Of note, there are state constitution based climate change lawsuits against state governments pending in early stages of pleading in HawaiiUtah, and Virginia.

New York, Massachusetts, and Pennsylvania have similar constitutional protections for environmental human rights. And other states are considering making efforts to put those constitutional amendments before the voters. Maryland House Joint Resolution 1 of 2023 was typical and would have ensured “that (1) each person, as a matter of human dignity, has a fundamental and inalienable right to a healthful and sustainable environment, and (2) the state, as the trustee of Maryland’s natural resources, including its air, water, lands, wildlife, and ecosystems, shall preserve them for the benefit of current and future generations.”

And there are also international versions of this bellwether judicial pursuit of good environmental public policy. Earlier this month 12 Italian citizens, Greenpeace Italy, and ReCommon filed a first of its kind lawsuit in Italy against the fossil fuel company ENI for past and potential future damages resulting from its contribution to climate change.

Globally, the cumulative number of climate change related cases has more than doubled since 2015, bringing the total number of cases to over 2,000. According to the Grantham Research Institute, it is tracking cases filed before courts in 43 countries from Australia to Germany and Pakistan to Papua New Guinea. This puts businesses at risk such that they must seriously consider options for green hushing to mitigate judicial liability.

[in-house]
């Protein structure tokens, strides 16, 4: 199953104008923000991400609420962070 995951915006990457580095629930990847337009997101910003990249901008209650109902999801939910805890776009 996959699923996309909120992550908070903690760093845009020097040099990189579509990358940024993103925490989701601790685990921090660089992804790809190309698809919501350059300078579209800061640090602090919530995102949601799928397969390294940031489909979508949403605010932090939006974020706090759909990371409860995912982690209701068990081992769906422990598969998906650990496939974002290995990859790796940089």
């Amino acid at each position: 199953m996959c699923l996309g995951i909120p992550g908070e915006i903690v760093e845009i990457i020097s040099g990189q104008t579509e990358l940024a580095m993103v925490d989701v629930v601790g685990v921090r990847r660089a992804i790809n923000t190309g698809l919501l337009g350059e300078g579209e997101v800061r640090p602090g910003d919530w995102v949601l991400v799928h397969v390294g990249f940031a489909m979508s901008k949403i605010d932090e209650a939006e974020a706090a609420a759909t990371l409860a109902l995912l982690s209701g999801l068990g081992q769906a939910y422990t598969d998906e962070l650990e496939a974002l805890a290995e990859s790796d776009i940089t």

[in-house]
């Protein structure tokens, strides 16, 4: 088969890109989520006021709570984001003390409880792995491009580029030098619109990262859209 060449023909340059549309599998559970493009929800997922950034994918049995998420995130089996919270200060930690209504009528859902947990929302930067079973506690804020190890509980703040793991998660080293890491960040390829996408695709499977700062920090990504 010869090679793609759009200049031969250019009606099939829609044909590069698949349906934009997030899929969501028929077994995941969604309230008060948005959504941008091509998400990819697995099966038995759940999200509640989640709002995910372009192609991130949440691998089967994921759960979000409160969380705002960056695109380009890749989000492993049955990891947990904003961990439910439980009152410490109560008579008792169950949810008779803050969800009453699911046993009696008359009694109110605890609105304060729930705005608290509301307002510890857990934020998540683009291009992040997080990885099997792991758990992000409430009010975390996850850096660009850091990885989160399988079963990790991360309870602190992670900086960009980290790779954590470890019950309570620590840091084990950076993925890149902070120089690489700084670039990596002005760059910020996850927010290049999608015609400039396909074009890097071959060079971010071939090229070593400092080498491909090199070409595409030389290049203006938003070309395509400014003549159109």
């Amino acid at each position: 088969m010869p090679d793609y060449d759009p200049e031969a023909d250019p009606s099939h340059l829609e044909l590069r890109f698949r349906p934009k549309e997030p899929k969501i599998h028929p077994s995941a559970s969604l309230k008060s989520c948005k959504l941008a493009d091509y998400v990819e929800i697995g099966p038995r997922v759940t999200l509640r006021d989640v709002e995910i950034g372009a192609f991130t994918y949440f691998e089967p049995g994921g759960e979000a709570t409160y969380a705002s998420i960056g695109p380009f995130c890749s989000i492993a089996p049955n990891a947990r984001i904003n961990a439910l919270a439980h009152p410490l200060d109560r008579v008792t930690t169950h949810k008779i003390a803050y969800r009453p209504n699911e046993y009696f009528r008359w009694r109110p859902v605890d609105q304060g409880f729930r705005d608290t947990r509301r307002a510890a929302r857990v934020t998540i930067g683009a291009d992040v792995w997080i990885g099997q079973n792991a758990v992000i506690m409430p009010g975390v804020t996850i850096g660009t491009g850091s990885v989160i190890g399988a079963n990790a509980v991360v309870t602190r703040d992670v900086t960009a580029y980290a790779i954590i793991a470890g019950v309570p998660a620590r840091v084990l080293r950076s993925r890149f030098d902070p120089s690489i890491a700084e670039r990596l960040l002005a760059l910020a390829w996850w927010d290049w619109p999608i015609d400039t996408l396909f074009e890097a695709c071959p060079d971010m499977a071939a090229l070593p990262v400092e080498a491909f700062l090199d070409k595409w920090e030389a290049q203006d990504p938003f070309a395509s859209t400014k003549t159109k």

How the first week of the Montana trial has gone might be best characterized by an exchange during the cross examination of climate scientist Steven Running, a co-recipient of the Nobel Peace Prize for his work as an IPCC author, when attorneys for the State requested that Judge Kathy Seeley dismiss references to the IPCC reports as “hearsay.” Her Honor denied the request.

Testimony in the Montana case being heard in Helena is scheduled to wrap up this Friday and you would be wise to see how Judge Seely might craft a declaratory judgment affording constitutional protections from climate change. The anticipated decision is being widely watched as a harbinger of things to come in climate change public policy.

Climate change litigation is continuing and evolving rapidly, and we expect the number of cases will continue growing. We also expect the judicial branch will supplant the executive and legislative branches, in driving greenhouse gas and the larger global warming policy.

This trial opened with the assertion that Montana’s relatively small population of 1.1 million people is “simply too minuscule to make any difference in climate change,” by Montana Assistant Attorney General Michael Russell in his opening statement, but this week of trial concluded with the rejoinder by Peter Erickson, a researcher at the Stockholm Environment Institute testified yesterday, who in response to that assertion that cutting emissions in one state would not make a difference in global warming, “Every ton of CO2 emitted in the world is equivalent to any another,” Erickson said. “Montana’s emissions matter.”